[open-science] Should scientific text be put in the public domain rather than licensed with CC-BY?

john wilbanks wilbanks at creativecommons.org
Wed Jan 12 17:44:45 UTC 2011

Great thread.

> (1) Attribution amongst scientists is currently enforced normatively,
> not legally. Those norms aren't perfect, but they are very, very strong:
> as a scientist one of the worst accusations that can be made against you
> is one of plagiarism.

<furious applause>

We've gotten far too used to equating freedoms with public licenses. 
Public licenses scale in their adoption to the extent they are in line 
with the norms of the communities that adopt them. It's one of the 
reasons those licenses are so hard to integrate into business cultures 
with closed norms - not because of legal complexity, but because they 
violate the norms of enclosed communities.

> My understanding is that a large number of written scientific works from
> the US Government are already released into the public domain. Yet this
> hasn't caused an outbreak of people copying them without attribution.

Sort of. Collections of US gov't works are regularly sold to collections 
outside the US, and getting unambiguous marking of PD works as such 
without territorial information can be complicated to achieve. But yes, 
no observed outbreaks with horrible results.

> So
> I think it's a mistake to think that adopting CC0 means not requiring
> attribution. It merely means not LEGALLY requiring attribution, which is
> quite different.

<more furious applause>

> (2) I can easily imagine a future in which a thousand-word piece of text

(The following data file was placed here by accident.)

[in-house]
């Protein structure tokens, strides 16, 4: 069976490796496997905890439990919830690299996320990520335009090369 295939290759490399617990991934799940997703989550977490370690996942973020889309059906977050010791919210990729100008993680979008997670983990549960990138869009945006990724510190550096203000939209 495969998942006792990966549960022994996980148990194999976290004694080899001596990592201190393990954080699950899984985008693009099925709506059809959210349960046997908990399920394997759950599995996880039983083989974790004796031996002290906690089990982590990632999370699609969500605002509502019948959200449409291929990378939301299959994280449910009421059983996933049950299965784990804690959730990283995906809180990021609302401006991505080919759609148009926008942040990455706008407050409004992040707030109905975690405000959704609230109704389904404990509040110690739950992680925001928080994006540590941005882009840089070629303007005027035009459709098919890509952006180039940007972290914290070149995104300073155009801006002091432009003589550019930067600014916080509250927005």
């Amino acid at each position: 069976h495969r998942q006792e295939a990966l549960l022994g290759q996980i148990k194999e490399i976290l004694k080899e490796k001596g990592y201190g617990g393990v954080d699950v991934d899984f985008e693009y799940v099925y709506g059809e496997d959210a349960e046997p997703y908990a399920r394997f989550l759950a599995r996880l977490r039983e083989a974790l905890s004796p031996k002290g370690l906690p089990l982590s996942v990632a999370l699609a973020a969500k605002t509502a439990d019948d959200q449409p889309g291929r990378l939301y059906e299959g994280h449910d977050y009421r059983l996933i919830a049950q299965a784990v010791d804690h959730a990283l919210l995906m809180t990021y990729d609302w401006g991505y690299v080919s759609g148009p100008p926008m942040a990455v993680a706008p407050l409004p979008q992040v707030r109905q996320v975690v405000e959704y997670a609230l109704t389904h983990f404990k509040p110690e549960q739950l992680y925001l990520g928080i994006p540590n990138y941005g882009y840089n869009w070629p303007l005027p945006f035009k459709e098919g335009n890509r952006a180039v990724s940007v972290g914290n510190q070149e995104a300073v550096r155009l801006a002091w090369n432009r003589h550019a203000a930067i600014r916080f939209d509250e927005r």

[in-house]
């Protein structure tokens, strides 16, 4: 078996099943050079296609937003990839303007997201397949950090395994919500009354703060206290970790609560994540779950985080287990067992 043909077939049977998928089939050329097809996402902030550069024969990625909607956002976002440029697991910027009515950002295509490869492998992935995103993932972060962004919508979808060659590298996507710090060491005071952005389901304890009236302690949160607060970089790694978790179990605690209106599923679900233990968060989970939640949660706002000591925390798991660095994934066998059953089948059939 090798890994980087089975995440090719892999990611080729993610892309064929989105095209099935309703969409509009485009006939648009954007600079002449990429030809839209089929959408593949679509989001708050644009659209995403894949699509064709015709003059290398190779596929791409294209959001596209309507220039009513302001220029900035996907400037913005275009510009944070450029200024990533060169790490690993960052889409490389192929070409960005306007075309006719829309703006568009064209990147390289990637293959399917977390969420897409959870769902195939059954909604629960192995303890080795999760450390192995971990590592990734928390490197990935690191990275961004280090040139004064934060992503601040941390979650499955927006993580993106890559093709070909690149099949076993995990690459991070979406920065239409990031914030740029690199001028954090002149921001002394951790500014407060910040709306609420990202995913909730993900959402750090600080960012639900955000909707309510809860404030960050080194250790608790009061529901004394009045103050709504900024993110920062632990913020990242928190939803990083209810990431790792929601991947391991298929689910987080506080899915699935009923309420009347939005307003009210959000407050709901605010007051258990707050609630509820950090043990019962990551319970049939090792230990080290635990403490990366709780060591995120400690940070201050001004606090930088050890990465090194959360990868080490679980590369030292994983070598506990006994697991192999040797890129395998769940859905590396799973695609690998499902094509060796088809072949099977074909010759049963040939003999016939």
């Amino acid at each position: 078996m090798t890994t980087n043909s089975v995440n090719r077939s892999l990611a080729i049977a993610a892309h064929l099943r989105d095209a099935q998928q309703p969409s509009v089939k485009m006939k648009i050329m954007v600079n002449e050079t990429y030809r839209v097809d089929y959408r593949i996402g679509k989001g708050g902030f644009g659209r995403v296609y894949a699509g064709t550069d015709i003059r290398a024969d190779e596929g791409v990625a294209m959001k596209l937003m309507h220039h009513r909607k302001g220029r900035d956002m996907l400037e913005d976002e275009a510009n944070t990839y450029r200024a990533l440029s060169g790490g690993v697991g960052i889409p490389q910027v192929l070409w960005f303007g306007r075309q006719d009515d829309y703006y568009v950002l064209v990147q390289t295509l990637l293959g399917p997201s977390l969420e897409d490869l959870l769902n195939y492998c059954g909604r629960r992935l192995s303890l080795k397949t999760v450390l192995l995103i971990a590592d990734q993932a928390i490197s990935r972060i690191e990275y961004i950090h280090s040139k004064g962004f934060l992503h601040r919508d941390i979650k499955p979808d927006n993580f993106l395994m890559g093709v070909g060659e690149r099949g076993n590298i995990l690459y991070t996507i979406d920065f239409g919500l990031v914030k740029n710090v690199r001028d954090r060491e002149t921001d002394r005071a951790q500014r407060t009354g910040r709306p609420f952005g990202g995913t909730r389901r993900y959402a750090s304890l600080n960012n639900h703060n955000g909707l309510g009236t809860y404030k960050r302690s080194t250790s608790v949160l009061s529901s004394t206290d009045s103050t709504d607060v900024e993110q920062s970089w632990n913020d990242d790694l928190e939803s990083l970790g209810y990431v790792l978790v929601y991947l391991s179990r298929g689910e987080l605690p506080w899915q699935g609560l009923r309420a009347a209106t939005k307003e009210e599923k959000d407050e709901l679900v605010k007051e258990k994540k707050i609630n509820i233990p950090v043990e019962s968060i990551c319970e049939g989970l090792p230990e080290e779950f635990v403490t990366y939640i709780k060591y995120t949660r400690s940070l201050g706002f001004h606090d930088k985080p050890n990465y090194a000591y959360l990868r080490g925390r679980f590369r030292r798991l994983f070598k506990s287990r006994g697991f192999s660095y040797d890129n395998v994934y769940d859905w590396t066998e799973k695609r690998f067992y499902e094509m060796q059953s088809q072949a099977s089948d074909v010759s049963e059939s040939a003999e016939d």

> has (a) tens or hundreds of thousands of authors; and (b) goes through
> hundreds or even thousands of public iterations, possibly involving many
> quite different sets of authors. I don't know of a case where both these
> things have already happened, but point (a) has arguably already
> happened in the case of Galaxy Zoo and Foldit, where tens or hundreds of
> thousands of people contributed to the analysis. And point (b) is seen
> in projects such as the Matlab programming competition. I like a term
> I've heard John Wilbanks use to describe the problem with attribution
> that arises in this kind of situation: it creates an attribution
> stacking problem. (I've heard John mostly use it for data, and don't
> intend to imply that he agrees with what I'm saying here.)

Yes, this is precisely the sort of stacking I do mean, and I do agree 
with you here. The reality is that attribution - from a legal 
perspective - emerged from the world of one author, one work (or perhaps 
two or three, but not the sort of collective authorship made possible by 
the network). I try to distinguish the legal obligation of attribution 
from the normative concept of citation to help with this problem. But 
there are some nice emergent technical solutions that may hold the 
promise of squaring at least part of the circle.

> But I am a bit uncomfortable with
> the notion of legally requiring attribution. What happens as the
> community fragments? Maybe some authors will disagree with later
> versions of "their" paper, and want to rescind authorship? Or they'll
> agree with only parts of the paper? Perhaps managing authorship legally
> in such a complex environment will turn out to be more trouble than it's
> worth, and it would be better instead to focus on coming up with
> flexible normative solutions.

<one more round of furious applause>

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